In order to make these scientific facts more accessible and attractive to the public, a short geological guide that introduces the tourist to the most impressive and widely-recognised monuments of the city of Poznan, Poland, has been established. This guide includes 4 locations in well-known historic churches of Poznan, in which decorative stones can be admired and fossils can be easily identified.
Archcathedral Basilica of St. Peter and St. Paul (The Cathedral)
The chessboard stone floor of the naves is made of two distinct rock types. The dark Devonian limestone from Dębnik near Kraków (southern Poland) contains clearly visible, numerous white and pale grey skeletons of fossils sponges and corals. These animals thrived in shallow waters of the warm sea, over 375 million years ago.
The much lighter, yellow tiles of the chessboard stone floor of the Cathedral are made of the Jurassic limestones from Morawica near Kielce, south of the Holy Cross Mountains in central Poland. Beautiful cross-sections of the fossils of extinct ammonites, belemnites and sponges are common in tiles made of this stone, whose history begun in the warm and deep Jurassic sea that flooded most of central Europe over 160 million years ago.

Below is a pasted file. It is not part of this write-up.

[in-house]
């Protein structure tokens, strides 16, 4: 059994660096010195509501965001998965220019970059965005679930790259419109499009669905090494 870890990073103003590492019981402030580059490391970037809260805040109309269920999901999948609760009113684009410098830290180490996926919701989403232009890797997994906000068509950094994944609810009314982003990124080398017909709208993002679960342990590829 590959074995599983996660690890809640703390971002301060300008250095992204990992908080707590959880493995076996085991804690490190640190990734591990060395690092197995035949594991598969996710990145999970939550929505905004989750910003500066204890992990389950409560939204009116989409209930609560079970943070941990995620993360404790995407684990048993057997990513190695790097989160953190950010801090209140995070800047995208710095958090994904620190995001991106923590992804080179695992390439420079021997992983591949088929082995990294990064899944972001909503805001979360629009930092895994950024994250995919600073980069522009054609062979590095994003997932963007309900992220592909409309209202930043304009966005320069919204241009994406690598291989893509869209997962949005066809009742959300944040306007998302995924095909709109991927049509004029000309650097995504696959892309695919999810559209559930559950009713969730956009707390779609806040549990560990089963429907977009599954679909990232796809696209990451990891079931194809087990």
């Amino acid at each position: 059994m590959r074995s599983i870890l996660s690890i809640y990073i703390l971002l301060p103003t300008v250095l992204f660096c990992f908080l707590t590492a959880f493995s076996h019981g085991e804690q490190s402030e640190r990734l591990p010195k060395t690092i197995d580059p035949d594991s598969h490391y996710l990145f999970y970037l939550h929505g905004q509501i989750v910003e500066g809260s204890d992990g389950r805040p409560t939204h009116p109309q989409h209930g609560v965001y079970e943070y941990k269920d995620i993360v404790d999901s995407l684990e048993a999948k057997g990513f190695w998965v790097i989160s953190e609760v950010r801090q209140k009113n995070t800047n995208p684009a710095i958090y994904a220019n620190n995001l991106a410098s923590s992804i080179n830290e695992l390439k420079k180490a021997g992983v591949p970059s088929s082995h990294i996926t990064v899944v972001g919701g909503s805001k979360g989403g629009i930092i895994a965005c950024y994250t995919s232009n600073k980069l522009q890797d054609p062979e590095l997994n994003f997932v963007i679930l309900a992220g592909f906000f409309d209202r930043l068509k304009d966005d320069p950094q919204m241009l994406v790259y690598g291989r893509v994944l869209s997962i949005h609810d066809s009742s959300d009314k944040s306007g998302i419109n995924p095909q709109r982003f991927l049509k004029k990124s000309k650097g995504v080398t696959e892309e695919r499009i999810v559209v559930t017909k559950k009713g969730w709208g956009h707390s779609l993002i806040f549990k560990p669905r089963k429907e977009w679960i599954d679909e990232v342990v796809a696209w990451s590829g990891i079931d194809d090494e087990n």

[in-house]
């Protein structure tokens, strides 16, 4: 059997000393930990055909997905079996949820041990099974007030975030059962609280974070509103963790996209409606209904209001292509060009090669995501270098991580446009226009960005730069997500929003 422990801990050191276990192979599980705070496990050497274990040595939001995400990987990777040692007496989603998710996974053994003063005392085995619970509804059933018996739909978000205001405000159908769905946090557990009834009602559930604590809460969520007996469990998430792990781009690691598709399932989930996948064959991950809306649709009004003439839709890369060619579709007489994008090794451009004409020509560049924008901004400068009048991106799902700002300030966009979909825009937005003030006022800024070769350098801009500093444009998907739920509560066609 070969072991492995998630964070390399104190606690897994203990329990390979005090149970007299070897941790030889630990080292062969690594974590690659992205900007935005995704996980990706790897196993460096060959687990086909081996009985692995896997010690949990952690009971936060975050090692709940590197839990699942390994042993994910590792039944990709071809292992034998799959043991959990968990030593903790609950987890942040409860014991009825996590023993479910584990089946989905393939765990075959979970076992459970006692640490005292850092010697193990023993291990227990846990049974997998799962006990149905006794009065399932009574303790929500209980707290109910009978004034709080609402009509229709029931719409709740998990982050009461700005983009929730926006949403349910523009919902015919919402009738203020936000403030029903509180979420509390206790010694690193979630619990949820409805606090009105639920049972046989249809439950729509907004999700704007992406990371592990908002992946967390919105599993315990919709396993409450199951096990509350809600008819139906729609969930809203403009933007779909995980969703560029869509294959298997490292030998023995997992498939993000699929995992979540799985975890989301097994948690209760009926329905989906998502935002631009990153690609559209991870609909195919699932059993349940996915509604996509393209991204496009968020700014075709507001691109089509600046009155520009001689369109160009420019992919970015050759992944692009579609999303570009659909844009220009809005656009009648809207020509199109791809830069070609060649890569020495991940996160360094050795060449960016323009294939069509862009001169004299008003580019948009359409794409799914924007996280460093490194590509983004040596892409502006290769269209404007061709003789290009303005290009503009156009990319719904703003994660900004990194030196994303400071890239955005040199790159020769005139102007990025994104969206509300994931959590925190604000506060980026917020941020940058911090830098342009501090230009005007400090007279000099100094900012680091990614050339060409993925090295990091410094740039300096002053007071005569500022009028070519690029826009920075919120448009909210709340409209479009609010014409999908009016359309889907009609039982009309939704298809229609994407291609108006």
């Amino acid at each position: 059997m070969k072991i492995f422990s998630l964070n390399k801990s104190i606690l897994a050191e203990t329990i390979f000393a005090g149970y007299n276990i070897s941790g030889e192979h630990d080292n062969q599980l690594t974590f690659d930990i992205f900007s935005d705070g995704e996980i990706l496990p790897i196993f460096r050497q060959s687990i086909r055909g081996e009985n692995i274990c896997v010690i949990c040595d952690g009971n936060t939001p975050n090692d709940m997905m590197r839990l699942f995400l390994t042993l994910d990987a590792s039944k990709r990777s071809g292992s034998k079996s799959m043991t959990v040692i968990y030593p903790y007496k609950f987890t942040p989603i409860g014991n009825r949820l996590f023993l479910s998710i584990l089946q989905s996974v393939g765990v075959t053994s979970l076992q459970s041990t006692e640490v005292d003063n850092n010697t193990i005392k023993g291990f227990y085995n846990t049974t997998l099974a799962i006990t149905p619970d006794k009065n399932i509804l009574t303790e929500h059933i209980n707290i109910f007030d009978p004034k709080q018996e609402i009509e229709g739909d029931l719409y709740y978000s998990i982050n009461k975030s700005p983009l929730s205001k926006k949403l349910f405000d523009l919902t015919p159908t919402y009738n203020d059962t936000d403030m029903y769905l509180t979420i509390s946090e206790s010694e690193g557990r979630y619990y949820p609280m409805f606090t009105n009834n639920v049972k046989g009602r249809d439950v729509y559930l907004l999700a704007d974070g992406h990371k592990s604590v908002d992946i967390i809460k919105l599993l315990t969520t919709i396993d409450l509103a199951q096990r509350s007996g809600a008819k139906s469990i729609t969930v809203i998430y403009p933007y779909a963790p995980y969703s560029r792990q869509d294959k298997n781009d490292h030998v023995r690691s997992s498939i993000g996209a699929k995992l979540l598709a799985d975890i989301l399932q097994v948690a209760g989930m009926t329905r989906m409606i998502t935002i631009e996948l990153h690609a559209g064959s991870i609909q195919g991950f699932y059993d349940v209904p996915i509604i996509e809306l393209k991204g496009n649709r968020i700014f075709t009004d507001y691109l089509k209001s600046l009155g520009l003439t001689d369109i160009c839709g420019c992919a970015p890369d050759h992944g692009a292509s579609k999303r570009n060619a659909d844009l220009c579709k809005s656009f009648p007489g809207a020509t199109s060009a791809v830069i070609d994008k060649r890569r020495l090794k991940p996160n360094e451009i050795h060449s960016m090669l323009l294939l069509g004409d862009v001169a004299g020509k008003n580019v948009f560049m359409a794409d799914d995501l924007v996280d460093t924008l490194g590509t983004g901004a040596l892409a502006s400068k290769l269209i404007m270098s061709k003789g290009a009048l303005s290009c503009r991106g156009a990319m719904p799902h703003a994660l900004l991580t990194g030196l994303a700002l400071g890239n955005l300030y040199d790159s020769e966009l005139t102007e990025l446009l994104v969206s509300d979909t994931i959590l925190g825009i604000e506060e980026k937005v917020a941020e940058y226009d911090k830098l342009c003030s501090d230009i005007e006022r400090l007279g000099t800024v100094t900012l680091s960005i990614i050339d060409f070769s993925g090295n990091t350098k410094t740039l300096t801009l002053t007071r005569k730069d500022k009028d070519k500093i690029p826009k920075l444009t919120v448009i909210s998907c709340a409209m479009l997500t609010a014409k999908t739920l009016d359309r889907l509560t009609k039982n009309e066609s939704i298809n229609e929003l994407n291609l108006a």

St. Francis Seraphic’s Church
A well-maintained, chessboard stone floor of the St. Francis Seraphic’s Church is composed of the Jurassic Morawica limestone, the same as in the archcathedral, and of much darker, brownish tiles of the Devonian limestone from the vicinity of Bolechowice village near Kielce in the Holy Cross Mountains (central Poland). Large fossil skeletons of sponges, bivalves and corals are visible as light, grey to white, oval and meandering, finger-shaped spots within virtually all the tiles of this decorative stone. The Bolechowice limestone formed in shallow waters, at a depth of less than 15 metres, in the Devonian tropical sea, over 375 million years ago, at the same time as when the darker Dębnik limestone from southern Poland was also deposited.
The Parish Church of St. Stanislaus (The Collegiate Church)
A heavily worn stone floor of the porch, next to the entrance to the church, is made of the Devonian Bolechowice limestone. Most of the floor in the Parish Church of St. Stanislaus is comprised of two-coloured, chessboard-like, brown and grey tiles of the Ordovician limestone, imported several centuries ago from the Öland, the second largest island of Sweden, located in the Baltic Sea. The tiles are very uniform; however in some of them long, light, arrow-shaped contours of large shells of nautiloids (marine animals that belong to the group of cephalopods) appear. Extremely rare today, during the Ordovician geological period, over 450 million years ago, they were common (and dangerous) marine predators. They reached several metres in length, although the specimens visible in the Parish Church floor are smaller, up to 50 centimetres long. The shells of nautiloids are the oldest fossils that can be found in the decorative stones of the monuments of Poznań.